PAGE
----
Vanguard Advertising Mutual Fund to ETF Conversion

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Lucere
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Vanguard Advertising Mutual Fund to ETF Conversion

Post by Lucere » Wed Jun 26, 2019 11:12 am

If you log on to Vanguard recently, the first thing you see is a screen pushing you to convert certain mutual funds (e.g., VTSAX) to their ETF equivalent (e.g., VTI). They're advertising lower ERs (e.g., .03 vs. .04) for the ETF versions, etc. Other than that, what advantage is there to convert to ETFs for the consumer? Similarly, what advantage is there for Vanguard, and why would they want to push this?

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mhc
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Re: Vanguard Advertising Mutual Fund to ETF Conversion

Post by mhc » Wed Jun 26, 2019 11:15 am

How do you know they are pushing this rather than them informing you of a potential benefit?

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Lucere
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Re: Vanguard Advertising Mutual Fund to ETF Conversion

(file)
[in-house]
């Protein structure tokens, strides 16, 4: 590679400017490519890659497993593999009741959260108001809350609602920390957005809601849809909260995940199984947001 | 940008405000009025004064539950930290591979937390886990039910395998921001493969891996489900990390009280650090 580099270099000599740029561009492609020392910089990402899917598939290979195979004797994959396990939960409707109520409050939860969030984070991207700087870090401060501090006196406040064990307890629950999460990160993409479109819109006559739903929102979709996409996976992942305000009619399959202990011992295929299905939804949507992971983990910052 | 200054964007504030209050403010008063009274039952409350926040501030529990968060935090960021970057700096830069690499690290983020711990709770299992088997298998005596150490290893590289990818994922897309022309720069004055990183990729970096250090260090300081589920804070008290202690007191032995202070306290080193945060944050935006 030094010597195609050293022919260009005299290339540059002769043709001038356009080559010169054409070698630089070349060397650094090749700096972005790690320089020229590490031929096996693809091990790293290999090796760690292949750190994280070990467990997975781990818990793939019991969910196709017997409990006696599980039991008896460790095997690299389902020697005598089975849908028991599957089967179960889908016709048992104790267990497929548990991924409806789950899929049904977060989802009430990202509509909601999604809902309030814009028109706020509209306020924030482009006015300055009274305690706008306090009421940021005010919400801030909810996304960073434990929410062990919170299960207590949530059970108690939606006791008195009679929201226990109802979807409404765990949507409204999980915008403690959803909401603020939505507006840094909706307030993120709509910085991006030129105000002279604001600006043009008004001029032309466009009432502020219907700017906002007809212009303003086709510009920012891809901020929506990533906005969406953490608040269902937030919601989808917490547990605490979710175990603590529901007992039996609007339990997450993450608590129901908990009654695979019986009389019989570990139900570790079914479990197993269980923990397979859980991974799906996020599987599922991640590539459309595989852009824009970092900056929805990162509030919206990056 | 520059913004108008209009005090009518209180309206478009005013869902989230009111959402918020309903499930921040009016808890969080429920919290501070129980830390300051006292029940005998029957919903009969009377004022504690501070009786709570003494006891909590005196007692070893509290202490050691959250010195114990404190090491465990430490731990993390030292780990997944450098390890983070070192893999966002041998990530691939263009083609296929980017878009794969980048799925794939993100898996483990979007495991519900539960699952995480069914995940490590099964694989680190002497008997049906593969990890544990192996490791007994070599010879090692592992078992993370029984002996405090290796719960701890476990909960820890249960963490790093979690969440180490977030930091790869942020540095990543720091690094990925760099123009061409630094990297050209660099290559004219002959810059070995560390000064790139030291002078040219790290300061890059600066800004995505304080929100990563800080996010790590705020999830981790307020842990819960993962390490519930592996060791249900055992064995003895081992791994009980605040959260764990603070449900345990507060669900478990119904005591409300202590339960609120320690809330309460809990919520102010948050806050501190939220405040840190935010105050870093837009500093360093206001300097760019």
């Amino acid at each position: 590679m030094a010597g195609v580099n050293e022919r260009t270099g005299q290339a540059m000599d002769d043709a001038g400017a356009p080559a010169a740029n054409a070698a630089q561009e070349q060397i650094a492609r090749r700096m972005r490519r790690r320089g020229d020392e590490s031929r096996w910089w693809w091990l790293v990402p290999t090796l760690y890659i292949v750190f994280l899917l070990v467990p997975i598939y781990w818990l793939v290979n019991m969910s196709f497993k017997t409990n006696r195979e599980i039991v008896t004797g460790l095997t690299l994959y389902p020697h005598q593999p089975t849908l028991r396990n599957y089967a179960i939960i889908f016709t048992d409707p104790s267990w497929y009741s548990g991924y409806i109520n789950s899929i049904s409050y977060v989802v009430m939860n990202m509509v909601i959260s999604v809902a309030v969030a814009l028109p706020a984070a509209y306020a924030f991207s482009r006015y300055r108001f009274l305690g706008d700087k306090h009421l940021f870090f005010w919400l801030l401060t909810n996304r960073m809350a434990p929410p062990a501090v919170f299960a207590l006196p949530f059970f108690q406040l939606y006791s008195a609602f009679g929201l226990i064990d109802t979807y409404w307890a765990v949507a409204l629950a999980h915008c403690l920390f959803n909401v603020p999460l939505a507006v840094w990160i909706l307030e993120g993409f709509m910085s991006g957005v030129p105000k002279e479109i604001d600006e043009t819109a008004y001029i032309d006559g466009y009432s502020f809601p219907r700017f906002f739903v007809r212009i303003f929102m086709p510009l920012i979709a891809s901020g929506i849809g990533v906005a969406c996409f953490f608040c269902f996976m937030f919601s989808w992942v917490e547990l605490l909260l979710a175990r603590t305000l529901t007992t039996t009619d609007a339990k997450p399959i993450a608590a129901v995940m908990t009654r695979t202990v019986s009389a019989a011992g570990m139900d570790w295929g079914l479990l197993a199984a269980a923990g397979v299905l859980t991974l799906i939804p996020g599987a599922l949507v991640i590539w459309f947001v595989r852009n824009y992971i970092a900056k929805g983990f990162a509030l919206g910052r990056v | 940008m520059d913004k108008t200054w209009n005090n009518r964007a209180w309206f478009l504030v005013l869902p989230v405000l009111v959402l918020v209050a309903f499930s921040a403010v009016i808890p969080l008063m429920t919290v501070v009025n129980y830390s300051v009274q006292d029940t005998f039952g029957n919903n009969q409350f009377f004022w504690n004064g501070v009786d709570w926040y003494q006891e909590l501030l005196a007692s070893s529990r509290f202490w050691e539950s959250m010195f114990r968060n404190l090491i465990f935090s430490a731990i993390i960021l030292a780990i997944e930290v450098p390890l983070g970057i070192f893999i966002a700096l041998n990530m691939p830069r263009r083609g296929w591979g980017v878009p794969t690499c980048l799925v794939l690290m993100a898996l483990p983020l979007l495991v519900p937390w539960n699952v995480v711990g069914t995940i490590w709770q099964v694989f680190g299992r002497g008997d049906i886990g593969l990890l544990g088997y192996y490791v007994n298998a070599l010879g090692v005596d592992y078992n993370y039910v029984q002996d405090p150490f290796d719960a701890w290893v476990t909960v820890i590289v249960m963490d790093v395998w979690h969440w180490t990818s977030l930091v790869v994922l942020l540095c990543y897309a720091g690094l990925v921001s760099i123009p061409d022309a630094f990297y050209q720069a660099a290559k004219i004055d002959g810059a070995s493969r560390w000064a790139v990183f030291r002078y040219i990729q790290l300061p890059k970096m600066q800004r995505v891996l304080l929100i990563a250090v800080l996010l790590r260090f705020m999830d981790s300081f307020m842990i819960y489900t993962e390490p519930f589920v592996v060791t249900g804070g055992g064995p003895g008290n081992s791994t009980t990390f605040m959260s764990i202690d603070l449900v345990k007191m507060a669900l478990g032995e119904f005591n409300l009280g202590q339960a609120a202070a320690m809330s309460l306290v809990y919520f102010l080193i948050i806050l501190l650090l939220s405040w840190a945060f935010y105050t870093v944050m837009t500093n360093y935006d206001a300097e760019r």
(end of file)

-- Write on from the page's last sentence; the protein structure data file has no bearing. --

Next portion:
Post by Lucere » Wed Jun 26, 2019 11:21 am

mhc wrote:
Wed Jun 26, 2019 11:15 am
How do you know they are pushing this rather than them informing you of a potential benefit?
It's just how it was framed. For me, they presented me with a pop up that I had to click off of before I was able to proceed to what I wanted to do at that moment (i.e., add another bank account to my account). From a UX/UI perspective, that is indeed pushing because it forces the user to see it and to take an action to not see it. Regardless of whether their intention is simply to inform me of a potential benefit, which it might simply be, that type of information framing always makes me question motives and what is best for all parties involved (as should any investment behavior with any broker).
Last edited by Lucere on Wed Jun 26, 2019 11:22 am, edited 1 time in total.

Silence Dogood
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Re: Vanguard Advertising Mutual Fund to ETF Conversion

Post by Silence Dogood » Wed Jun 26, 2019 11:21 am

I haven't logged on recently, but if Vanguard is doing this it definitely seems like they are trying to "nudge" people in that direction.